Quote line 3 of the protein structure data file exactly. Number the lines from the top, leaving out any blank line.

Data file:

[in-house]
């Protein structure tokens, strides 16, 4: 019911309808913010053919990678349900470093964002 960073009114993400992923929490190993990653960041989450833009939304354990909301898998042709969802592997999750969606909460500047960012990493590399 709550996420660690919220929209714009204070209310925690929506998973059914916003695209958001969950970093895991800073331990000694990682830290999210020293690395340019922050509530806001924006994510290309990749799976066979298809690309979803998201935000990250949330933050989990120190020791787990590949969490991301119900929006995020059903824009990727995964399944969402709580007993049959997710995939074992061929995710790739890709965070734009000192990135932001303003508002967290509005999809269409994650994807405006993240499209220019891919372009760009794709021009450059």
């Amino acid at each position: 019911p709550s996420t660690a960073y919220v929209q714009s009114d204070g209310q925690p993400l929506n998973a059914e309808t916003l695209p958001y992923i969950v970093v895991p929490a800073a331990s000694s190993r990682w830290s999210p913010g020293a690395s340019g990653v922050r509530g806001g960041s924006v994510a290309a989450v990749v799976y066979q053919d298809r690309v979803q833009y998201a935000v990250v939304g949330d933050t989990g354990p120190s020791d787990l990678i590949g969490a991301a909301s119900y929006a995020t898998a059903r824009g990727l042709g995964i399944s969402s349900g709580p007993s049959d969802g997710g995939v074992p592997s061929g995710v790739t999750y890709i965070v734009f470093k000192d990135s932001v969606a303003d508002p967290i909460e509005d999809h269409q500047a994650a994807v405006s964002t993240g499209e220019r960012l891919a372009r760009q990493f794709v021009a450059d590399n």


């Amino acid at each position: 019911p709550s996420t660690a960073y919220v929209q714009s009114d204070g209310q925690p993400l929506n998973a059914e309808t916003l695209p958001y992923i969950v970093v895991p929490a800073a331990s000694s190993r990682w830290s999210p913010g020293a690395s340019g990653v922050r509530g806001g960041s924006v994510a290309a989450v990749v799976y066979q053919d298809r690309v979803q833009y998201a935000v990250v939304g949330d933050t989990g354990p120190s020791d787990l990678i590949g969490a991301a909301s119900y929006a995020t898998a059903r824009g990727l042709g995964i399944s969402s349900g709580p007993s049959d969802g997710g995939v074992p592997s061929g995710v790739t999750y890709i965070v734009f470093k000192d990135s932001v969606a303003d508002p967290i909460e509005d999809h269409q500047a994650a994807v405006s964002t993240g499209e220019r960012l891919a372009r760009q990493f794709v021009a450059d590399n």